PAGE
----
4. Application for indefinite leave to remain in the UK as the adopted child of a parent or parents present and settled in the UK
Our client, a 16-year-old Chinese national, entered the UK on Tier 4 (Child) Student Visa at the age of 14. He was sponsored by his uncle and aunt to come and live with them in the UK (the uncle being the brother of his biological mother). Briefly, the reason for them sponsoring him was that he was being subjected to emotional and physical abuse by his parents in China due to his very poor educational attainment levels and his UK based uncle and aunt could not bear to stand by and let the abuse continue without intervening. Two years later, the uncle and aunt travelled with our client to China and formally adopted him in accordance with Chinese law. We then submitted an application to the Home Office, before the expiry of our client’s student visa, for him to be granted indefinite leave to remain in the UK as the adopted child of a parent present and settled in the UK pursuant to Paragraph 311 of the Immigration Rules (a SET(F) application).
The Home Office refused the application on the following basis:
The adoptive father did not have indefinite leave to remain in the UK. Therefore, the child did not meet the requirement of Paragraph 311(i)(a) of the Immigration Rules;
The Home Office was not persuaded that the child had been adopted due to the inability of his biological parents to care for him or that there had been a genuine transfer of parental responsibility to the adoptive parents;
The Home Office was not persuaded that the child had lost or broken his ties with his biological parents;
Finally, the Home Office believed that the adoption was one of convenience arranged to facilitate the child being granted indefinite leave to remain in the UK and so he did not satisfy Paragraph 311(xi) of the Immigration Rules.
We appealed against the refusal on the grounds that the child’s parents could not care for him, there had been a genuine transfer of parental responsibility to his uncle and aunt, the child had no contact with his biological parents, the purpose of the adoption was not to facilitate him being granted indefinite leave to remain in the UK but to save him from further abuse, and additionally, that the Home Office decision breached our client’s rights under Article 8 of the European Convention on Human Rights (the right to respect for private and family life).
In preparation for the appeal, we obtained detailed witness statements from the adoptive parents and the child covering all the issues in the case. We also instructed an independent Social Worker with over 30 years’ experience in child care issues to conduct an assessment and prepare a report detailing the extent of our client’s relationship with his adoptive family and the detriment he would suffer if returned to China. Further, through detailed legal research, we were able to establish that The Adoption (Recognition of Overseas Adoptions) Order 2013 lists 87 countries in its Schedule (including the People’s Republic of China). An adoption effected under the law of a country listed in the Schedule to the Order is designated as an ‘overseas adoption’ for the purposes of section 87 of the Adoption and Children Act 2002 and therefore recognised as a legal ‘adoption’ under section 66 of the 2002 Act;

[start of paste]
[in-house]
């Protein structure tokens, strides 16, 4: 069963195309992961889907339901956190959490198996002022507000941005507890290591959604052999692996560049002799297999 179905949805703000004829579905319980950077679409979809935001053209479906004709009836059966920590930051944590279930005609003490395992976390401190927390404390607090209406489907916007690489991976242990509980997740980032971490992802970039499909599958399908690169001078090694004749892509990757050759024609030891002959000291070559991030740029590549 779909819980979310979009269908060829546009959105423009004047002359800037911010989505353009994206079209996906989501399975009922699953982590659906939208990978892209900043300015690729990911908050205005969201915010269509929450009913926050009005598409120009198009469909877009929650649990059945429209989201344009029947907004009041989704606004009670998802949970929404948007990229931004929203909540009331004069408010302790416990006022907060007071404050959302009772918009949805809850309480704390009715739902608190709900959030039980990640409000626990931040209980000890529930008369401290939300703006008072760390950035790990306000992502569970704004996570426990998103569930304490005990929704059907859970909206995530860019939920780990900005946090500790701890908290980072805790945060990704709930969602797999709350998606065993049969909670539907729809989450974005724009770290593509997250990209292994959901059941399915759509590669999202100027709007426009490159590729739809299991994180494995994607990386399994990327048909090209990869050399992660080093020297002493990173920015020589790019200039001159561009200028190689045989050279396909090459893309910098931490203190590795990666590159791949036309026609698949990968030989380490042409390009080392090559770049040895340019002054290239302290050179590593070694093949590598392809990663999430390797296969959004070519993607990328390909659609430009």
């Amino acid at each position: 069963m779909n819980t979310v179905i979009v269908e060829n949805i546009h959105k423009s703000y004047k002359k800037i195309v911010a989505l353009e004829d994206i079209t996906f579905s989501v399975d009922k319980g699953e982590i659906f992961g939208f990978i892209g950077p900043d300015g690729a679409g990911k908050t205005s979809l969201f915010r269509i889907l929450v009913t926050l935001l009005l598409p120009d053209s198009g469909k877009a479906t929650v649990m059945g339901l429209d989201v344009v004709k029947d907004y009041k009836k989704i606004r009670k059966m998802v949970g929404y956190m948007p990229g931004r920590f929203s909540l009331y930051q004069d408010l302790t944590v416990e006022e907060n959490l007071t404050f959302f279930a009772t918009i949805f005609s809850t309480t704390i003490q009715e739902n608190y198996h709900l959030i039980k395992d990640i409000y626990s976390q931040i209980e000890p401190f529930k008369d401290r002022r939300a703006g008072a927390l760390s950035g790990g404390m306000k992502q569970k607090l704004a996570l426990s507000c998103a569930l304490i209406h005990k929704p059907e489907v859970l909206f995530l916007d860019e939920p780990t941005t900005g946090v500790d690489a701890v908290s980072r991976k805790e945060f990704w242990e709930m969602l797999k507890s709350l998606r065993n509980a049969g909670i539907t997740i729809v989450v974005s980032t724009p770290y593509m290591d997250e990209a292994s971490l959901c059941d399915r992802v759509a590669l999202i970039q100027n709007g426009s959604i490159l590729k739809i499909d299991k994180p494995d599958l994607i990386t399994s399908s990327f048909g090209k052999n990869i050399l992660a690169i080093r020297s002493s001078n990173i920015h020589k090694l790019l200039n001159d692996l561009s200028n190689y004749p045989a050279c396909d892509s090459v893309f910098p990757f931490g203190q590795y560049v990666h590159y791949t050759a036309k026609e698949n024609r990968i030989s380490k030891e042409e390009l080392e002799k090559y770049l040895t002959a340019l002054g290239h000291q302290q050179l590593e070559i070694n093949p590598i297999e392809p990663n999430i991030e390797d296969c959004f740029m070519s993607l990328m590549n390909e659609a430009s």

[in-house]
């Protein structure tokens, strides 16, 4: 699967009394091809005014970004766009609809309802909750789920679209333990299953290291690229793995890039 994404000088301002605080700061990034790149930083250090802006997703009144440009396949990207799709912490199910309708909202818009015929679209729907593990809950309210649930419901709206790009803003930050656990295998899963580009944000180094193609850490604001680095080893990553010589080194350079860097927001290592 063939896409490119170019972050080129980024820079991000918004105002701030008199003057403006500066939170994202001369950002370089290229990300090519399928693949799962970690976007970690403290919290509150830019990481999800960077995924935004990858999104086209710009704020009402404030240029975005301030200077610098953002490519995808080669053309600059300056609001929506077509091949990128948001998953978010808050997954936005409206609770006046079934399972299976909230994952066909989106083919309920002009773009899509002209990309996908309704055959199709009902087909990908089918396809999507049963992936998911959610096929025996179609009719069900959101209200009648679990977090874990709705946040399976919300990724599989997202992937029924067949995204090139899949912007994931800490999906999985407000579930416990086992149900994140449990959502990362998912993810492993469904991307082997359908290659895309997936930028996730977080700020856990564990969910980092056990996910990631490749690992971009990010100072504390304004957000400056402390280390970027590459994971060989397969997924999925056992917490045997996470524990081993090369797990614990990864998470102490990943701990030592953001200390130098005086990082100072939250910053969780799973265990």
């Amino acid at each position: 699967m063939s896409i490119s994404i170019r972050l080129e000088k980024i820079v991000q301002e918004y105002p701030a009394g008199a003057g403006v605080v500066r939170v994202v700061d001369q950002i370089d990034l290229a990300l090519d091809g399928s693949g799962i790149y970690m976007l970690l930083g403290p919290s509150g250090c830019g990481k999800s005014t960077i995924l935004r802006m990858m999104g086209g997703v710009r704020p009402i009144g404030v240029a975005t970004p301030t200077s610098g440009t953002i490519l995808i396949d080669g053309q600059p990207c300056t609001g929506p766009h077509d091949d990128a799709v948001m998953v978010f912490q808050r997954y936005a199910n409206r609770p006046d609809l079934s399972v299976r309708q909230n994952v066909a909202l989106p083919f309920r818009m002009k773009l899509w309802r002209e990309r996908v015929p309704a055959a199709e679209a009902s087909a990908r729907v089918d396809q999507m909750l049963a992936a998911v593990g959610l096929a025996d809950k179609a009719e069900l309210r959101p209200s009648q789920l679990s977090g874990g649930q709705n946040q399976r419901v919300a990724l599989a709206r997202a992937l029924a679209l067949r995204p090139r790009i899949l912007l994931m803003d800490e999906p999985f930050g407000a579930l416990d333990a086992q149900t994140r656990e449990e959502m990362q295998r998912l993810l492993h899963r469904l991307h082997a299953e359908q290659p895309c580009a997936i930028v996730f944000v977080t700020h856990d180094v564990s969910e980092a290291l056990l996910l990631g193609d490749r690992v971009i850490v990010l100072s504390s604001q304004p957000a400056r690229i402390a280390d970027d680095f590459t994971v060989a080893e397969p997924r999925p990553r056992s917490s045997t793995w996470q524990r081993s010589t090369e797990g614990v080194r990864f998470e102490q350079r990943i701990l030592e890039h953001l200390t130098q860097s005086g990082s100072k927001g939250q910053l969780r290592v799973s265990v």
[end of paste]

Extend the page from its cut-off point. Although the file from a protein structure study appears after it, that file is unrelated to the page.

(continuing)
At the appeal hearing the Home Office Presenting Officer conceded the following points:
Pursuant to The Adoption (Recognition of Overseas Adoptions) Order 2013, our client’s adoption in China had to be automatically recognised in the UK. Therefore, the requirement of Paragraph 311(vi)(a) of the Immigration Rules was satisfied.
The child had lost or broken ties with his family of origin so he satisfied paragraph 311(x) of the Immigration Rules;
The adoption was not one of convenience arranged to facilitate the child being granted indefinite leave to remain in the UK and so Paragraph 311(xi) of the Immigration Rules was satisfied;
The child’s adoptive father had been given indefinite leave to remain in the UK following the refusal of the child’s application and before the appeal hearing, and so, the requirement of Paragraph 311(i)(a) of the Immigration Rules was met.
The Home Office accepted that the child had a family life in the UK. The issue was whether any interference with his family life was proportionate.
The only remaining point in issue was whether our client satisfied Paragraph 311(ix) of the Immigration Rules, and whether he was adopted due to the inability of his biological parents to care for him. The Home Office argued that this was not the case because the treatment our client received from his biological parents is the culture of China and its attitude towards the importance of education. However, they were unable to undermine the evidence given by the child and his adoptive parents on this point at the appeal hearing.
On balance, the First-tier Tribunal Judge was persuaded that the child had been subjected to verbal and physical abuse from his biological parents and this meant that they were unable to care for him. He found that the treatment did not amount merely to a Chinese cultural norm as argued by the Home Office. The child’s adoptive parents paid for his school fees and all living expenses. His biological parents made no contribution towards the costs of his upbringing. They played no role in his life and had no form of contact with their son. As such, he found on balance that the child’s biological parents were unable to care for him and that there had been a genuine transfer of parental responsibility to the child’s adoptive parents. The appeal was allowed and our client was granted indefinite leave to remain in the UK as an adopted child.